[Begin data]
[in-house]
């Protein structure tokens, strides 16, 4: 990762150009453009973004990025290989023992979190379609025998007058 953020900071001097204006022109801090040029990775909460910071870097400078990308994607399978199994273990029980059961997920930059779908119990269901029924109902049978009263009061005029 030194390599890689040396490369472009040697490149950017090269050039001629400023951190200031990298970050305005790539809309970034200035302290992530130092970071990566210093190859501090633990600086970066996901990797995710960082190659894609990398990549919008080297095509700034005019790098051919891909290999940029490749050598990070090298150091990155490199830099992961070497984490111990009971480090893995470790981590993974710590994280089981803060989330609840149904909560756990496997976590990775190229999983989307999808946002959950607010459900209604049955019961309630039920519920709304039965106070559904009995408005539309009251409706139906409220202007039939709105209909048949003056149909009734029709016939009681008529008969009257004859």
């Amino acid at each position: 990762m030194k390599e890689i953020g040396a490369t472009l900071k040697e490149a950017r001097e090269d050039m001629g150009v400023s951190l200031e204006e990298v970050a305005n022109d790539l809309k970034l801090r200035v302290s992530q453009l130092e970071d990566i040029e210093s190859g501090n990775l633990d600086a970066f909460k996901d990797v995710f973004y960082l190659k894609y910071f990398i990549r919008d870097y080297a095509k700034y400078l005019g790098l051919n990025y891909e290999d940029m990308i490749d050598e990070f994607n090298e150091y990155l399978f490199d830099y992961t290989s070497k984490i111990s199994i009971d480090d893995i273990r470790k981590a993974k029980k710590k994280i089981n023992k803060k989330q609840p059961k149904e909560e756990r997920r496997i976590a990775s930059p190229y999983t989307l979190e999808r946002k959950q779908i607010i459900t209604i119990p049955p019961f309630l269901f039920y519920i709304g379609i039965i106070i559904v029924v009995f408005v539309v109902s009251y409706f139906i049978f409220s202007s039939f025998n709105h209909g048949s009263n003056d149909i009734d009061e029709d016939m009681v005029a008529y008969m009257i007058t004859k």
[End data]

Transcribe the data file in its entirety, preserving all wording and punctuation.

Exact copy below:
[in-house]
């Protein structure tokens, strides 16, 4: 990762150009453009973004990025290989023992979190379609025998007058 953020900071001097204006022109801090040029990775909460910071870097400078990308994607399978199994273990029980059961997920930059779908119990269901029924109902049978009263009061005029 030194390599890689040396490369472009040697490149950017090269050039001629400023951190200031990298970050305005790539809309970034200035302290992530130092970071990566210093190859501090633990600086970066996901990797995710960082190659894609990398990549919008080297095509700034005019790098051919891909290999940029490749050598990070090298150091990155490199830099992961070497984490111990009971480090893995470790981590993974710590994280089981803060989330609840149904909560756990496997976590990775190229999983989307999808946002959950607010459900209604049955019961309630039920519920709304039965106070559904009995408005539309009251409706139906409220202007039939709105209909048949003056149909009734029709016939009681008529008969009257004859």
């Amino acid at each position: 990762m030194k390599e890689i953020g040396a490369t472009l900071k040697e490149a950017r001097e090269d050039m001629g150009v400023s951190l200031e204006e990298v970050a305005n022109d790539l809309k970034l801090r200035v302290s992530q453009l130092e970071d990566i040029e210093s190859g501090n990775l633990d600086a970066f909460k996901d990797v995710f973004y960082l190659k894609y910071f990398i990549r919008d870097y080297a095509k700034y400078l005019g790098l051919n990025y891909e290999d940029m990308i490749d050598e990070f994607n090298e150091y990155l399978f490199d830099y992961t290989s070497k984490i111990s199994i009971d480090d893995i273990r470790k981590a993974k029980k710590k994280i089981n023992k803060k989330q609840p059961k149904e909560e756990r997920r496997i976590a990775s930059p190229y999983t989307l979190e999808r946002k959950q779908i607010i459900t209604i119990p049955p019961f309630l269901f039920y519920i709304g379609i039965i106070i559904v029924v009995f408005v539309v109902s009251y409706f139906i049978f409220s202007s039939f025998n709105h209909g048949s009263n003056d149909i009734d009061e029709d016939m009681v005029a008529y008969m009257i007058t004859k």